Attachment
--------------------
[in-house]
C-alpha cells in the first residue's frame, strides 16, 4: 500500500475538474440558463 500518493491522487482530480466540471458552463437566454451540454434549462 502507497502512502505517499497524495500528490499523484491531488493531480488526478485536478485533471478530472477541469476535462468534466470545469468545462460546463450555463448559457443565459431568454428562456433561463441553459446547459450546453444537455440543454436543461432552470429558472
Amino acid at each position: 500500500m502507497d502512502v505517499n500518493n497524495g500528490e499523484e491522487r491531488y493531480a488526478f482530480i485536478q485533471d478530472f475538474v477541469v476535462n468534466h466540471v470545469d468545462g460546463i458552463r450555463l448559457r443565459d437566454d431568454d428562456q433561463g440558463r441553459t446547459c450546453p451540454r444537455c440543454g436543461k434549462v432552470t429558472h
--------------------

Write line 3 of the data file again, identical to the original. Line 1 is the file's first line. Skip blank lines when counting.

Amino acid at each position: 500500500m502507497d502512502v505517499n500518493n497524495g500528490e499523484e491522487r491531488y493531480a488526478f482530480i485536478q485533471d478530472f475538474v477541469v476535462n468534466h466540471v470545469d468545462g460546463i458552463r450555463l448559457r443565459d437566454d431568454d428562456q433561463g440558463r441553459t446547459c450546453p451540454r444537455c440543454g436543461k434549462v432552470t429558472h